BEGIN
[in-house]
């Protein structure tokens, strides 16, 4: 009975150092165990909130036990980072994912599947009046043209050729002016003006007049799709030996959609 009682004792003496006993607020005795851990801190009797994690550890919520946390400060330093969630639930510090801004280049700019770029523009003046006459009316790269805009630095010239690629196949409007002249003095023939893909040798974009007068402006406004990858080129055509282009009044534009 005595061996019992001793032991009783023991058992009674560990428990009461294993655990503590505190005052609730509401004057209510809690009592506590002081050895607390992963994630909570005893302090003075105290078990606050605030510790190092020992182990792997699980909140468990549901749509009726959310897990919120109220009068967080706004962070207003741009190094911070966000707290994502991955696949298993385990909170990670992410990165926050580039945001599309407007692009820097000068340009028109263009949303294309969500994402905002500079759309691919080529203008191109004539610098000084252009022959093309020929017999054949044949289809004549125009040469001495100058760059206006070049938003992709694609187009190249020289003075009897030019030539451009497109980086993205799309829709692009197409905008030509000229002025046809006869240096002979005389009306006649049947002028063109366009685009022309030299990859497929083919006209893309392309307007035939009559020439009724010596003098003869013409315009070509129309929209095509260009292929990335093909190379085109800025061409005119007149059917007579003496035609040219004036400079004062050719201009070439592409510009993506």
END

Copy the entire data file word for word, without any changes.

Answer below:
[in-house]
């Protein structure tokens, strides 16, 4: 009975150092165990909130036990980072994912599947009046043209050729002016003006007049799709030996959609 009682004792003496006993607020005795851990801190009797994690550890919520946390400060330093969630639930510090801004280049700019770029523009003046006459009316790269805009630095010239690629196949409007002249003095023939893909040798974009007068402006406004990858080129055509282009009044534009 005595061996019992001793032991009783023991058992009674560990428990009461294993655990503590505190005052609730509401004057209510809690009592506590002081050895607390992963994630909570005893302090003075105290078990606050605030510790190092020992182990792997699980909140468990549901749509009726959310897990919120109220009068967080706004962070207003741009190094911070966000707290994502991955696949298993385990909170990670992410990165926050580039945001599309407007692009820097000068340009028109263009949303294309969500994402905002500079759309691919080529203008191109004539610098000084252009022959093309020929017999054949044949289809004549125009040469001495100058760059206006070049938003992709694609187009190249020289003075009897030019030539451009497109980086993205799309829709692009197409905008030509000229002025046809006869240096002979005389009306006649049947002028063109366009685009022309030299990859497929083919006209893309392309307007035939009559020439009724010596003098003869013409315009070509129309929209095509260009292929990335093909190379085109800025061409005119007149059917007579003496035609040219004036400079004062050719201009070439592409510009993506």